Has it been a year already?

Yes, just around this time last year my lungs took a turn for the worse. I had just finished training and racing a half marathon when the symptoms first hit me. I can remember my first few weeks of marathon training, when I would wheeze so much that I listened to music to drown the noise out. At the time I didn’t know what was wrong with me. Maybe I caught I lung virus or something. So I continued to train for my marathon the best that I could. Sometimes I would get so winded that I could barely climb short hills, usually getting over the top gasping for air. I would just walk slowly and some how control my breathing again.

During the warmer weather we like to walk my oldest son to daycare, which is just down the street. I can remember carrying him thinking I might not make it there, yeah, a half marathoner that can’t walk a quarter-mile. This went on for a couple of months.

I would suspect that I was in denial that there was something seriously wrong with me. I was hoping that it would just vanish as quickly as it appeared. Unfortunately, that was not the case. Also, I am not a big fan of going to the doctor. Main reason is, I am petrified of blood work and shots. To actually go to the doctor would mean being subject to this and I would prefer to suffer.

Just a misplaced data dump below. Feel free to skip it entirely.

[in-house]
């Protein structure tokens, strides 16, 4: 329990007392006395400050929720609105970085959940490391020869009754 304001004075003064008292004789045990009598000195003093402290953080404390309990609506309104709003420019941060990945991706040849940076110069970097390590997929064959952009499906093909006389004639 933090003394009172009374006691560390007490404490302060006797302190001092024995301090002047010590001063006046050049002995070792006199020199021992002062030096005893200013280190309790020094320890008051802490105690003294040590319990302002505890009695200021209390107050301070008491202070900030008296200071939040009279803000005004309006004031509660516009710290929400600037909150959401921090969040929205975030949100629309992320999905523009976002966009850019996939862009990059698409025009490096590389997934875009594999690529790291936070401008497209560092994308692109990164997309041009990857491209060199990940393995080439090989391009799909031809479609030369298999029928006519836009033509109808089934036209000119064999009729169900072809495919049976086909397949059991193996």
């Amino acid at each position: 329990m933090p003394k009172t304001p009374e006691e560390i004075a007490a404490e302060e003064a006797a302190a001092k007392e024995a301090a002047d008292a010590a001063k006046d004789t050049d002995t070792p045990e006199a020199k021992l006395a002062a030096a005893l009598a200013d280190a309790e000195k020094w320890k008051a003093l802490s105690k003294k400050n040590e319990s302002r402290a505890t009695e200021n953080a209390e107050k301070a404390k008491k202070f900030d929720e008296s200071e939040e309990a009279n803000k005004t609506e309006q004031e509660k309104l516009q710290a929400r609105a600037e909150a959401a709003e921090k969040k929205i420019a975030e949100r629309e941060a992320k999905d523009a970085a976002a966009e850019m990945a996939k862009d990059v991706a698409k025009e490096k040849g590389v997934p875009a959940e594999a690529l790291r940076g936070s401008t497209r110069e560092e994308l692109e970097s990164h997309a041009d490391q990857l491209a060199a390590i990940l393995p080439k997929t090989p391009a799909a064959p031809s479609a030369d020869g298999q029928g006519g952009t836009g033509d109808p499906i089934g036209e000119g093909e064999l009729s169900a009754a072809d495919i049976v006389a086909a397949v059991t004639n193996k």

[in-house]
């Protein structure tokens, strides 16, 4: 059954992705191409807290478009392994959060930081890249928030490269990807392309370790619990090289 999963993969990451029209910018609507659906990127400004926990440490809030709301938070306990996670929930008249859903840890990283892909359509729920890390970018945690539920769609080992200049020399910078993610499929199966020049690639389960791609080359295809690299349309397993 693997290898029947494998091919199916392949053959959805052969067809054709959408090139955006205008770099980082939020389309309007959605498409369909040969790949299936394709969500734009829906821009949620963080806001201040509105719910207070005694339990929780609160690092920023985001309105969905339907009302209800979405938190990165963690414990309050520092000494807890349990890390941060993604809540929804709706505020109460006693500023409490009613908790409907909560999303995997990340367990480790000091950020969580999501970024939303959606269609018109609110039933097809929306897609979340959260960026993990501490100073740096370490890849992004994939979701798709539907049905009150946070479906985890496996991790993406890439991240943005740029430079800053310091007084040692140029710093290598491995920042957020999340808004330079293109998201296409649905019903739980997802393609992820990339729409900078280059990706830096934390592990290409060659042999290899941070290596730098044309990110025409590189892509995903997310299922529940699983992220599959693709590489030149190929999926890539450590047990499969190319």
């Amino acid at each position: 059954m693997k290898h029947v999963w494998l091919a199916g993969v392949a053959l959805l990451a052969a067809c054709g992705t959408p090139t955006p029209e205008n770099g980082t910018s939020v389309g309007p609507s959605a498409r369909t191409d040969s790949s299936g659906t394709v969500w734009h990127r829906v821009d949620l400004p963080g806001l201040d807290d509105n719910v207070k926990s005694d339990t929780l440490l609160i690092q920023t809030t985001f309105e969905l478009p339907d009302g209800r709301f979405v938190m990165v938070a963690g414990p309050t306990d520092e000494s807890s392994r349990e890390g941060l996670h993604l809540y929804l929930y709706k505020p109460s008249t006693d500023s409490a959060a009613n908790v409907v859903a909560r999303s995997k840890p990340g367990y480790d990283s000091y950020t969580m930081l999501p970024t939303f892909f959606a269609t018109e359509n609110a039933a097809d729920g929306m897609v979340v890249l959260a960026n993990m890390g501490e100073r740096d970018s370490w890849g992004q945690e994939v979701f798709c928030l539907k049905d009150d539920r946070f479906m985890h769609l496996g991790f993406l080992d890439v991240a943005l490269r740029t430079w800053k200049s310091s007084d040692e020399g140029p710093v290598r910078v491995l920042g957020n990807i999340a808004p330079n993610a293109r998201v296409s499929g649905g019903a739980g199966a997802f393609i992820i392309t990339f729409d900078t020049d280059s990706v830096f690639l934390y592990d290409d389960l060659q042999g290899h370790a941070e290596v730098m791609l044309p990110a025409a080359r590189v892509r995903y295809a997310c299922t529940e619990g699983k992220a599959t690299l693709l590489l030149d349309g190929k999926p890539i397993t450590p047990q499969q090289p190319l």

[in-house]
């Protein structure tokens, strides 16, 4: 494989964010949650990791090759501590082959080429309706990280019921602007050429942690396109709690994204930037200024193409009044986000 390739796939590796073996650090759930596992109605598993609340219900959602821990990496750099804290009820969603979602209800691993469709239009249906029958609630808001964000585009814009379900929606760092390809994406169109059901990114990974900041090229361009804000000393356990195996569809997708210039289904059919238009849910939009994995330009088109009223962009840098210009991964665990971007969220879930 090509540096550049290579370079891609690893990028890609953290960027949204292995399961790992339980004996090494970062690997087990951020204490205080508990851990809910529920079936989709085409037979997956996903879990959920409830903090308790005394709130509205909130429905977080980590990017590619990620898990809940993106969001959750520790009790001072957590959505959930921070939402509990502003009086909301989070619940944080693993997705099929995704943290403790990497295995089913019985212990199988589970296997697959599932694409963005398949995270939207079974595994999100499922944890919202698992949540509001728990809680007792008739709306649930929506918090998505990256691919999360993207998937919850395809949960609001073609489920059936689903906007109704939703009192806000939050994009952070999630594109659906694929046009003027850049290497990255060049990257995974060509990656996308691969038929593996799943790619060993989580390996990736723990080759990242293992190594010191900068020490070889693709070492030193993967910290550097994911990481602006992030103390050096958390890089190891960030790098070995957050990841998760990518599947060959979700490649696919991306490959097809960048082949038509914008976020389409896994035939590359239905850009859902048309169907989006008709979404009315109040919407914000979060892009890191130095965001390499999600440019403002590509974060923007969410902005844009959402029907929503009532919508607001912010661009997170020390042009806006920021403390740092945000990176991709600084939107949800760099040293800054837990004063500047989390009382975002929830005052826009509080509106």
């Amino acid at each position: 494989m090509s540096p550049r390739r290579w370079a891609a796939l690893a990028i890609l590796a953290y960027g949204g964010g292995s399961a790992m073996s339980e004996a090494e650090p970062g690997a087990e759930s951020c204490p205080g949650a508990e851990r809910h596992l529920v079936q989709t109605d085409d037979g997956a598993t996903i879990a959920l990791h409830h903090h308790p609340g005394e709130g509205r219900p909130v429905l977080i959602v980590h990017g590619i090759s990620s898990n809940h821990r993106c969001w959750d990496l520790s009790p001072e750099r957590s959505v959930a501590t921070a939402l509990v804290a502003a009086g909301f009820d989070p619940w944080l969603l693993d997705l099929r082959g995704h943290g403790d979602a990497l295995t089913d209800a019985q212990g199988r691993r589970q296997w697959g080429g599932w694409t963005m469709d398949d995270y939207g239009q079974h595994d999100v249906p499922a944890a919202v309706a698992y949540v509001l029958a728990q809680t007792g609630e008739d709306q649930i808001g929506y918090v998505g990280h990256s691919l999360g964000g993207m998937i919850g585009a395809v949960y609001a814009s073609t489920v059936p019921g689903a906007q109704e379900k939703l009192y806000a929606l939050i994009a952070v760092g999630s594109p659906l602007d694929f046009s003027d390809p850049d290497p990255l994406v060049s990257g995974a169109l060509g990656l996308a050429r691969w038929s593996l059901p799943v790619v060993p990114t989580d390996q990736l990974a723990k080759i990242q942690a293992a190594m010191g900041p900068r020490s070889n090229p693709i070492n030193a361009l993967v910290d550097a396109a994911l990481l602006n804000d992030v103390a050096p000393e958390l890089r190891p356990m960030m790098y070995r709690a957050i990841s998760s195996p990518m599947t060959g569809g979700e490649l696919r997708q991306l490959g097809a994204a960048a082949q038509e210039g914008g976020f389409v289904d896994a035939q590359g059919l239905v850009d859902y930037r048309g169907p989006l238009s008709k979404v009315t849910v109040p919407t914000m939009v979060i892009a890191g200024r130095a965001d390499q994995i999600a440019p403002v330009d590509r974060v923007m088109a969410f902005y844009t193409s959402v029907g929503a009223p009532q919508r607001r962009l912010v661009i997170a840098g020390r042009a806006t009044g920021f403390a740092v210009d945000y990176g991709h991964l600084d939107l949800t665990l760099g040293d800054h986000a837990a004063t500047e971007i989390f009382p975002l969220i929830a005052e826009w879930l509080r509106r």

In July, I had one of my usual sinus attacks but this time it got in my lungs. I had never had a chest cold this bad in my life. Plus, having poor breathing to boot, it was just too much for me and I needed help. So, I went to urgent care and found out I had bronchitis, yikes. The doctor put me on cough medicines, antibiotics, and rescue inhaler. Personally, I think the cough medicine was a bad choice for an asthmatic but I was not diagnosed at the time. I will say though, the rescue inhaler (Pro Air) did wonders for my life. I was able to breathe again.

In August, my inhaler was starting to run out so I decided to just suck it up and see me primary doctor. He gave me a new rescue inhaler prescription and ordered me a PFT and the dreaded blood work. I actually was so afraid for my life that somehow I did get the blood work done this time around, although, I have yet to be able to duplicate my bravery that day.

After the brutal PFT test, yeah, doing that test while being off the rescue inhaler for six hours was something. It is a tough test on control meds and felling pretty good. Many times I thought for sure that I was going to pass out. I didn’t have to complete the whole testing because I was already symptomatic. They gave me a breathing treatment and I did the test over again and was grateful that my test showed that meds increase my lung function. Sadly, the test did show that I have moderate to severe asthma.

My primary doctor referred me to my now pulmonologist and we started me on control meds. I can’t tell you how much the controller meds changed my life. It was getting so debilitating that I could not do much, which included training for the marathon in the fall.

Yes, life started to improve. My lung function started to climb, from 54% un-medicated too in the 60% range medicated and climbing. I was able to get back to marathon training but did have difficulty with the high mileage days. Recovering from them took many days of rest.